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In which I continue to seek part time employment as the ruler of the world.

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Friday May 21 2010

Incoming:

Hi Brian,

I work for a non-profit called Community Health Charities of Illinois www.healthcharities.org/illinois. We are putting an event together and came across your picture on Google and just love it. Is it possible for us to use your picture for the event that we are planning? Our theme is “bridging” the gap between employees and health charities. When you have a moment please let me know your thoughts and feel free to call me if that is easier for you. Again it is a beautiful picture and thank you for your time.

Kelsey DeAngelis

Here’s the picture in question:

image

But, it isn’t my picture.  As I often do here, I used someone else’s picture.  I, as it were, merely borrowed it.  Fully acknowledging the actual photographer, and linking to the original on Flickr, but, I readily concede, without having asked the permission of “spudart”, the photographer in question.  For some, that failure to ask permission, but just to go ahead and show it here was crossing some kind of line.  For me the line that matters would have been crossed had I in any way suggested that I had myself taken this picture.  Me taking unearned credit for this picture would have crossed the line.  Me now allowing Community Health Charities of Illinois to think that I rather than spudart had taken this picture would be crossing that line again.

If spudart resents me borrowing his picture like this, then I will take it down.  Take it down twice, now.  But why would spudart object?  Community Health Charities of Illinois only encountered this picture because I borrowed it.  They searched for Chicago bridge pictures with Google, but not on Flickr.  If spudart wants to be known as a great photographer, of the bridges of the city of Chicago and of lots of other things, then I helped, and am happy to have done so.  (Also: miaow, miaow and again miaow, making this another Feline Friday.)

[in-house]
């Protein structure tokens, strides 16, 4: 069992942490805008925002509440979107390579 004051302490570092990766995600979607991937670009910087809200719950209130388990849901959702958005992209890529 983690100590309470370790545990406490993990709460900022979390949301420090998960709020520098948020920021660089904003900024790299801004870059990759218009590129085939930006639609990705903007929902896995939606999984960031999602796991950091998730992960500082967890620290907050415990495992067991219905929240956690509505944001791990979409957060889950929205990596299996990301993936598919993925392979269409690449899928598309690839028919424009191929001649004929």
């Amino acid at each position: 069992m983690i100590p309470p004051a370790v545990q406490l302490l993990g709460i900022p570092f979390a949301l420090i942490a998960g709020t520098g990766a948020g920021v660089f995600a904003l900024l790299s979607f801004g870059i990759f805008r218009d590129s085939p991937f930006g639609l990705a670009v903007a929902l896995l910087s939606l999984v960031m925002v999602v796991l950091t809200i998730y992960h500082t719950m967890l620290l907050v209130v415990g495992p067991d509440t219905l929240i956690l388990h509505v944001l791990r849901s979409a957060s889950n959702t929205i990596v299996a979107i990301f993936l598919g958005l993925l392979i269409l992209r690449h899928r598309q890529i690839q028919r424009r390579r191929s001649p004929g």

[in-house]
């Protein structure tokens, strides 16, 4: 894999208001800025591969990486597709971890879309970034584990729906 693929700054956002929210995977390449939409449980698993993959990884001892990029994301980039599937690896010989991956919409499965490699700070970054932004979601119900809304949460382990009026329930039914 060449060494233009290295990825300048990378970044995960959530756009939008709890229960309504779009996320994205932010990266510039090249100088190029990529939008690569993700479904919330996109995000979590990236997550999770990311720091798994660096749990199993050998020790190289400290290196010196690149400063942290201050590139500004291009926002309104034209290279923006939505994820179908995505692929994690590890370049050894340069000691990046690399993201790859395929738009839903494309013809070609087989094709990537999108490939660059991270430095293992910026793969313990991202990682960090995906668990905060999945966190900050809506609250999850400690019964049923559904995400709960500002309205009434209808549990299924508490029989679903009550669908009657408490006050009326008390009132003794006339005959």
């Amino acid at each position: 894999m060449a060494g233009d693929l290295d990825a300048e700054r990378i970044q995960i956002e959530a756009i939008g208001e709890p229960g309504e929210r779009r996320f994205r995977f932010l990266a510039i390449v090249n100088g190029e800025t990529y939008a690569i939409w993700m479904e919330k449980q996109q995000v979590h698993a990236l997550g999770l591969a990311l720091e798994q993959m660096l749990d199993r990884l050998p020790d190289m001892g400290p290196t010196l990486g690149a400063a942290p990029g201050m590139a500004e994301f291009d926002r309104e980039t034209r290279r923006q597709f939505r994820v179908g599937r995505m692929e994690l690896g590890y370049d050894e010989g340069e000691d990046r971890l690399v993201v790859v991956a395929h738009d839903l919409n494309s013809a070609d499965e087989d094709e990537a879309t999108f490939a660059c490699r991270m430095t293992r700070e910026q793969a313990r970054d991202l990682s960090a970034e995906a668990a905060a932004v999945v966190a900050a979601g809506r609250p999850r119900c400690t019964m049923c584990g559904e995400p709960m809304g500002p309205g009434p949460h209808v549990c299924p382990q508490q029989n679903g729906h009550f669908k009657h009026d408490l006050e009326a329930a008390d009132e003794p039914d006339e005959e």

And oh look, I’ve just (re)noticed that spudart commented on that original posting, thus:

Thanks for linking to one of my photos. I’ve been meaning to do a complete series of the bridges in Chicago. This is certainly one of my favorites.

So clearly the above excellent photo will remain here.  Twice.

As my friend Perry de Havilland often likes to say: one man’s intellectual theft is another man’s marketing.

It was never ‘theft’—at worst it was illegal violation of gov’t intellectual monopoly.

The sin of stealing is based, not on you gaining something without paying, but because you are taking something away from another.  Copying, and thus reducing the market value price others might be willing to pay, is not taking the photo away from him.

Yes, it’s a reduction in the market value (because of abundance); it’s a reduction in the first order market based incentive to work on getting the pictures.  But it’s a big boon to the poor world.